Ordinarily, October meant planning her family’s annual Halloween party. But this October she set off for Iraq, for the second time since the children were reported missing. She said she stayed until mid-January, travelling between Erbil and Sulaymaniyah, searching for allies and answers.
Working through contacts, building from one person to the next, her worst fears were realized, Azer said: a source told her the children were in the Qandil Mountains in northern Iraq.
Qandil Mountains, Kurdistan/Iraq. PKK Camp.
The region is rife with violence, something Azer knew well. According to Azer, her husband spent time in the region in the early ’90s as a supporter of the PKK, a Kurdish independence group.
The source showed her photographs of her daughters in which they looked drawn and tired, with dark circles under their eyes.
“They looked uncomfortable,” she said.
She believes her ex-husband would keep the children fed, but worries about the conditions they may be living in.
“It’s really, really cold. There are two metres of snow, and the structures are made out of cement blocks,” she said.
She worries about her youngest tripping and hurting himself on an oil burner used to warm the room. “It’s just — it’s crazy.”
She’s also convinced they aren’t attending school.
Back in Canada, classmates from Courtenay, B.C., skipped recess to watch MPs address the issue of their missing classmates during a recent Question Period.
The town has rallied around Azer. A December letter-writing campaign resulted in 30,000 letters to government officials.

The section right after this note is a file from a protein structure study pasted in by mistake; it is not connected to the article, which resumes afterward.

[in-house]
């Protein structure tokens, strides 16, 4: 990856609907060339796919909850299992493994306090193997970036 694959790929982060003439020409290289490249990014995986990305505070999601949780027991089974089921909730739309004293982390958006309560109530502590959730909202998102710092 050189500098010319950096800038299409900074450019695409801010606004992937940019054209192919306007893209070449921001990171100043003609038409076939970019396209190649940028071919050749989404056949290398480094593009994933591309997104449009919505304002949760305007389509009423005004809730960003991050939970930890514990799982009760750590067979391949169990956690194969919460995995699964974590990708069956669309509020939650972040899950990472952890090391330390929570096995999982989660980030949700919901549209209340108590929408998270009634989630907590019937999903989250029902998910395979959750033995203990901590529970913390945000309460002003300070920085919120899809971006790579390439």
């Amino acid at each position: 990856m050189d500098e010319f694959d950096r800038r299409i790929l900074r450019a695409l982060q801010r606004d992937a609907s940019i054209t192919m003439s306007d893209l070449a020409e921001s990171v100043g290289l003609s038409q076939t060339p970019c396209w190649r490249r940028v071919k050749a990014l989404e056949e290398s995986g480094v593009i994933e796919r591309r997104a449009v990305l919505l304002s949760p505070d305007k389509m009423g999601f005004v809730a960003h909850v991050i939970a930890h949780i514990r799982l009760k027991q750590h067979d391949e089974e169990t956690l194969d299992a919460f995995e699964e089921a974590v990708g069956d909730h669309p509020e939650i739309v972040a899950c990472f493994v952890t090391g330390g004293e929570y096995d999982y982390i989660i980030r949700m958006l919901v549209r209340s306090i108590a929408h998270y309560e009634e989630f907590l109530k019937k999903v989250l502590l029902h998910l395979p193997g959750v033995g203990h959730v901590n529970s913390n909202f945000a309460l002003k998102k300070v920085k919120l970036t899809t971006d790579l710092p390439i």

Despite the efforts, she fears the case is falling on deaf ears. That’s why she is ramping up efforts to tell her story, even if it’s painful.
“The sad reality is it’s going to need to get a lot more uncomfortable for a lot of people before this can get solved,” she said.
“The only fact that any of us as Canadians need to know is, it’s just not right for four Canadian kids to be held captive in a war zone.”
With spring approaching, she fears time is running out.
“Once that snow starts to melt, that’s when the bombing starts,” she said, her voice is quivering.
“To me it’s a pretty straightforward line, and my question is: Why aren’t these kids worth that much to this government?” she said. “Do they have to start coming out one by one in body bags?”
An RCMP spokesperson said the case is active and “continues to be a priority investigation.”
“All efforts are being made to bring the children home. Our investigators continue to work with our partners domestically and internationally, in order to ensure the family is reunited,” RCMP spokesperson Cpl. Janelle Shoihet said in an email. She declined to confirm whether the children were believed to be in northern Iraq.
Torstar News Service could not independently confirm the details of Azer’s account.
A spokesperson for Global Affairs said the government is in regular contact with Azer and is working closely with officials in Canada and abroad, and called the children’s wellbeing a priority.
In the meantime, Azer still reaches for candy to bring home to the kids at a store checkout, her body forgetting what her mind can’t.
“My instincts are the instincts of a mother, and I just don’t have anybody right now to be a mom to.”